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Thursday, July 29, 2010

National Park System: Establishing New Units


Carol Hardy Vincent
Specialist in Natural Resources Policy

The National Park System includes 392 diverse units administered by the National Park Service (NPS) of the Department of the Interior. Units generally are added to the National Park System by act of Congress, although the President may proclaim national monuments on land that is federally managed for inclusion in the System. Before enacting a law to add a unit, Congress might first enact a law requiring the NPS to study an area, typically to assess its national significance, suitability and feasibility, and other management options. Important areas also are preserved outside the National Park System through programs managed or supported by the NPS. This report will be updated if the processes, criteria, and issues change. 


Date of Report: July 22, 2010
Number of Pages: 10
Order Number: RS20158
Price: $29.95


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Monday, July 26, 2010

Heritage Areas: Background, Proposals, and Current Issues


Carol Hardy Vincent
Specialist in Natural Resources Policy

Over the past 25 years, Congress has established 49 National Heritage Areas (NHAs) to commemorate, conserve, and promote areas that include important natural, scenic, historic, cultural, and recreational resources. NHAs are partnerships among the National Park Service (NPS), states, and local communities, where the NPS supports state and local conservation through federal recognition, seed money, and technical assistance. NHAs are not part of the National Park System, where lands are federally owned and managed. Rather, lands within heritage areas typically remain in state, local, or private ownership or a combination thereof. Heritage areas have been supported as protecting lands and traditions and promoting tourism and community revitalization, but opposed as potentially burdensome, costly, or leading to federal control over nonfederal lands. This report focuses on heritage areas designated by Congress (not other entities) and related issues and legislation.

NHAs might receive funding from a wide variety of sources, and Congress and the NPS do not ordinarily expect to provide NHAs with permanent federal funding. Congress typically determines federal funding for NHAs in annual Interior appropriations laws. NHAs can use federal funds for many purposes, including staffing, planning, and projects. The FY2010 appropriation for the NPS for assistance to heritage areas was $17.8 million. The Obama Administration is seeking $9.0 million for FY2011.

There is no comprehensive statute that establishes criteria for designating NHAs or provides standards for their funding and management. Rather, particulars for each area are provided in its enabling legislation. Congress designates a management entity, usually nonfederal, to coordinate the work of the partners. This entity typically develops and implements a plan for managing the NHA, in collaboration with other parties. Once approved by the Secretary of the Interior, the management plan becomes the blueprint for managing the area.

P.L. 111-11, the Omnibus Public Land Management Act of 2009, included provisions to create nine new NHAs, reauthorize one existing area, study two areas for possible heritage designation, and amend four existing heritage areas. Other 111th Congress bills seek to establish new heritage areas, study areas for possible heritage designation, or amend existing ones. The 110th Congress enacted legislation (P.L. 110-229) to establish three new NHAs, study the feasibility of establishing two others, increase the total authorization of appropriations for several existing NHAs, require an evaluation of several existing NHAs, and amend other heritage areas.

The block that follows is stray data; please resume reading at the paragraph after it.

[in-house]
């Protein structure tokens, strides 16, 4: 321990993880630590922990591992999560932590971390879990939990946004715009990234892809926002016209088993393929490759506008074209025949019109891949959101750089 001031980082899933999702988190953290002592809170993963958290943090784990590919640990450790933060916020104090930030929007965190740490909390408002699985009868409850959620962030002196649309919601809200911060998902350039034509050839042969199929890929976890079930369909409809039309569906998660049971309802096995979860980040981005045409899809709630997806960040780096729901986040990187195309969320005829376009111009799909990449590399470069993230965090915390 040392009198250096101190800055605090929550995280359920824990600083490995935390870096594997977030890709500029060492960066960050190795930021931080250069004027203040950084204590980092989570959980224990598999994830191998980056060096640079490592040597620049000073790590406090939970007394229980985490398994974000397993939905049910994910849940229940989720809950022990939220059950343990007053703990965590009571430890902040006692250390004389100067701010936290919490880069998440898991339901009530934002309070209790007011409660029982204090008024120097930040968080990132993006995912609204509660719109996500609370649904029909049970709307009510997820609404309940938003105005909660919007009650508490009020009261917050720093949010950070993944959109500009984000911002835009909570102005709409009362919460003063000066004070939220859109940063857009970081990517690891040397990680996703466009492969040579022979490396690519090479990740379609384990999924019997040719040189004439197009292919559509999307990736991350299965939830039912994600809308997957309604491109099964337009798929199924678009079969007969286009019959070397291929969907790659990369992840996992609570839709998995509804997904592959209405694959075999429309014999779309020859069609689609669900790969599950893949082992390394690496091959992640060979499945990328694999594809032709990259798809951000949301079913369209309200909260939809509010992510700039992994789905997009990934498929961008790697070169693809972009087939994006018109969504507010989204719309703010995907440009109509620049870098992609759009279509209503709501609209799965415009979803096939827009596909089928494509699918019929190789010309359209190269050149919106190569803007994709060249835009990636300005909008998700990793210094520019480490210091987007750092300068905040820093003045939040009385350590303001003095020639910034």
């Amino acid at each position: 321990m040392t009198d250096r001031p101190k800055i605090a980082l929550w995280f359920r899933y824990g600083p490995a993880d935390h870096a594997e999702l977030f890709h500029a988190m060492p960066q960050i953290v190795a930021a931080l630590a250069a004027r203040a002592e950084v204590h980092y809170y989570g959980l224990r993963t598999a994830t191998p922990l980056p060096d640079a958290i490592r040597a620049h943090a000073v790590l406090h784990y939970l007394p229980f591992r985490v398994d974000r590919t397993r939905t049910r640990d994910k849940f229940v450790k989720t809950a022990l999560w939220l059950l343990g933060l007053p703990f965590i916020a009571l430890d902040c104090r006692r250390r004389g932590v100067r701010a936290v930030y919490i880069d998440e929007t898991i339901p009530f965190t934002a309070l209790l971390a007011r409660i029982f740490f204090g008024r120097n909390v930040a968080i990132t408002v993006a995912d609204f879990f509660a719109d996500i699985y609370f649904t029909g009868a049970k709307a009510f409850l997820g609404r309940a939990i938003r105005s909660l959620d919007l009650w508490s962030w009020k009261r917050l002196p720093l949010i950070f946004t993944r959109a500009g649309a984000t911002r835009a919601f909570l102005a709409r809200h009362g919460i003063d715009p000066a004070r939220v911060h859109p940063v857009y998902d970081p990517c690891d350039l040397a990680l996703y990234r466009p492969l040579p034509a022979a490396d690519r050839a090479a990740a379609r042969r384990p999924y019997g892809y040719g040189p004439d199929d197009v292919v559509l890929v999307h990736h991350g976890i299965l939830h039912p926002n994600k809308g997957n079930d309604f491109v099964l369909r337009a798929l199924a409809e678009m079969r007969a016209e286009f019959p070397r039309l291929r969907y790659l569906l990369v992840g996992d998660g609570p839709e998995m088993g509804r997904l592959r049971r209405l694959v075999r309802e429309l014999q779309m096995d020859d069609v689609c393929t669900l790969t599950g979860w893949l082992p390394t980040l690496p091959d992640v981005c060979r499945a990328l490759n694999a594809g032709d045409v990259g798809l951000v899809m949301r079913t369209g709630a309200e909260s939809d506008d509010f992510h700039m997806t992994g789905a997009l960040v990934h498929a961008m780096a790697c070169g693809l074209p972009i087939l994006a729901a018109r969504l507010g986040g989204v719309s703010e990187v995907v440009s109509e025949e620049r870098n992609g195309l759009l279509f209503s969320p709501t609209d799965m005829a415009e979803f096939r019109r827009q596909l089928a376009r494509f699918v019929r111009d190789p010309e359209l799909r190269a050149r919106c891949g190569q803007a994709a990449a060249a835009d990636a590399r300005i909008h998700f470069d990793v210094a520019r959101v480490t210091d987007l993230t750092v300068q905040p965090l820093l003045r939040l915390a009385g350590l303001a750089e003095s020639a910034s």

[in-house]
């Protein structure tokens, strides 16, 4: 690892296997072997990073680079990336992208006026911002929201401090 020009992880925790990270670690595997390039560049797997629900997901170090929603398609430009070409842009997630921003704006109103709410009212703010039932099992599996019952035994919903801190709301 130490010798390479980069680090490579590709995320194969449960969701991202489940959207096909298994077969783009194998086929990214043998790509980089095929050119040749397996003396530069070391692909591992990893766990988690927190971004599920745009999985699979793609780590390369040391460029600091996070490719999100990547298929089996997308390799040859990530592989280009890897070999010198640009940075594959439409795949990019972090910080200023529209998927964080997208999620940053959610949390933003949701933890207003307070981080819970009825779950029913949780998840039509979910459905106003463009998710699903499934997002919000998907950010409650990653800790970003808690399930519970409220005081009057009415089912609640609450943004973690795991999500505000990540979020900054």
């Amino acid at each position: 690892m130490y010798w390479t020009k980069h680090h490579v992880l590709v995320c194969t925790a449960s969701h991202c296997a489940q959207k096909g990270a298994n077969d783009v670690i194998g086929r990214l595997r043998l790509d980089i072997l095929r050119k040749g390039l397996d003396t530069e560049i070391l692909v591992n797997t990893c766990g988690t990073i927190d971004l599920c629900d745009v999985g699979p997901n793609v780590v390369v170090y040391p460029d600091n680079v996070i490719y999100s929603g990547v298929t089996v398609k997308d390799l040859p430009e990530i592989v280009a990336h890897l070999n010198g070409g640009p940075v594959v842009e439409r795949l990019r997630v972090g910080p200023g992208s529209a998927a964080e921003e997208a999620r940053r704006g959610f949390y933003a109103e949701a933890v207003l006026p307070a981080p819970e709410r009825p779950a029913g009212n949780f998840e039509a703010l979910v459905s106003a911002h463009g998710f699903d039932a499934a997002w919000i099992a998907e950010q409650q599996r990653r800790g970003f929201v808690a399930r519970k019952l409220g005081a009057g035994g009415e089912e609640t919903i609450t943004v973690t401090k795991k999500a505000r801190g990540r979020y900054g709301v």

The sizeable number of existing NHAs and proposals in recent years to study and designate new ones fostered measures in the 110th Congress (e.g., S. 278, S. 2180, and S. 3213) to provide criteria for designating NHAs, standards for their management, and limits on federal funding support. Some opponents believe that NHAs present numerous problems and challenges and that Congress should oppose efforts to designate new areas and/or to create a system of NHAs.


Date of Report: July 9, 2010
Number of Pages: 19
Order Number: RL33462
Price: $29.95

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Wednesday, July 21, 2010

Carbon Capture: A Technology Assessment


Peter Folger, Coordinator
Specialist in Energy and Natural Resources Policy

Carbon capture and sequestration (or carbon capture and storage, CCS) is widely seen as a critical strategy for limiting atmospheric emissions of carbon dioxide (CO2)—the principal "greenhouse gas" linked to global climate change—from power plants and other large industrial sources. This report focuses on the first component of a CCS system, the CO2 capture process. Unlike the other two components of CCS, transportation and geologic storage, the CO2 capture component of CCS is heavily technology-dependent. For CCS to succeed at reducing CO2 emissions from a significant fraction of large sources in the United States, CO2 capture technologies would need to be deployed widely. Widespread commercial deployment will likely depend, in part, on the cost of the technology deployed to capture CO2. This report assesses prospects for improved, lowercost technologies for each of the three current approaches to CO2 capture: post-combustion capture; pre-combustion capture; and oxy-combustion capture.